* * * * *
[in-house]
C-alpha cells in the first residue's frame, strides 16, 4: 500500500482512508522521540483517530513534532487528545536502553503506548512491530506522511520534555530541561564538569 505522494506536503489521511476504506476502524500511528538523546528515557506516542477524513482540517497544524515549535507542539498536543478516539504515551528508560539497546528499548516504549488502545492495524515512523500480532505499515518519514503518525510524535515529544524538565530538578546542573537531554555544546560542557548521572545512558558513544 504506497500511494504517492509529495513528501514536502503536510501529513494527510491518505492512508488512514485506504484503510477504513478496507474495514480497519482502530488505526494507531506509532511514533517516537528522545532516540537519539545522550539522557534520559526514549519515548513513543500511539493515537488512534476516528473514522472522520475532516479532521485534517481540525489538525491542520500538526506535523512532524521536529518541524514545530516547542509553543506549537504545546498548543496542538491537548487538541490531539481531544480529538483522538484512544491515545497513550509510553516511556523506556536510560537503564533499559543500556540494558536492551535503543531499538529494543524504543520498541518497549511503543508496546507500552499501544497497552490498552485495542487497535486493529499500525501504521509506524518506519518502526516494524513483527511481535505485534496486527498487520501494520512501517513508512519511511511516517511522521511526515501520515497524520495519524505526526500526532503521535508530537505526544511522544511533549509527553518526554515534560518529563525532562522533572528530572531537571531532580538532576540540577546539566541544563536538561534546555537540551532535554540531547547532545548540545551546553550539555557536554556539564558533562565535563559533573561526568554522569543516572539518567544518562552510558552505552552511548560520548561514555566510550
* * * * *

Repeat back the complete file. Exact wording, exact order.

[in-house]
C-alpha cells in the first residue's frame, strides 16, 4: 500500500482512508522521540483517530513534532487528545536502553503506548512491530506522511520534555530541561564538569 505522494506536503489521511476504506476502524500511528538523546528515557506516542477524513482540517497544524515549535507542539498536543478516539504515551528508560539497546528499548516504549488502545492495524515512523500480532505499515518519514503518525510524535515529544524538565530538578546542573537531554555544546560542557548521572545512558558513544 504506497500511494504517492509529495513528501514536502503536510501529513494527510491518505492512508488512514485506504484503510477504513478496507474495514480497519482502530488505526494507531506509532511514533517516537528522545532516540537519539545522550539522557534520559526514549519515548513513543500511539493515537488512534476516528473514522472522520475532516479532521485534517481540525489538525491542520500538526506535523512532524521536529518541524514545530516547542509553543506549537504545546498548543496542538491537548487538541490531539481531544480529538483522538484512544491515545497513550509510553516511556523506556536510560537503564533499559543500556540494558536492551535503543531499538529494543524504543520498541518497549511503543508496546507500552499501544497497552490498552485495542487497535486493529499500525501504521509506524518506519518502526516494524513483527511481535505485534496486527498487520501494520512501517513508512519511511511516517511522521511526515501520515497524520495519524505526526500526532503521535508530537505526544511522544511533549509527553518526554515534560518529563525532562522533572528530572531537571531532580538532576540540577546539566541544563536538561534546555537540551532535554540531547547532545548540545551546553550539555557536554556539564558533562565535563559533573561526568554522569543516572539518567544518562552510558552505552552511548560520548561514555566510550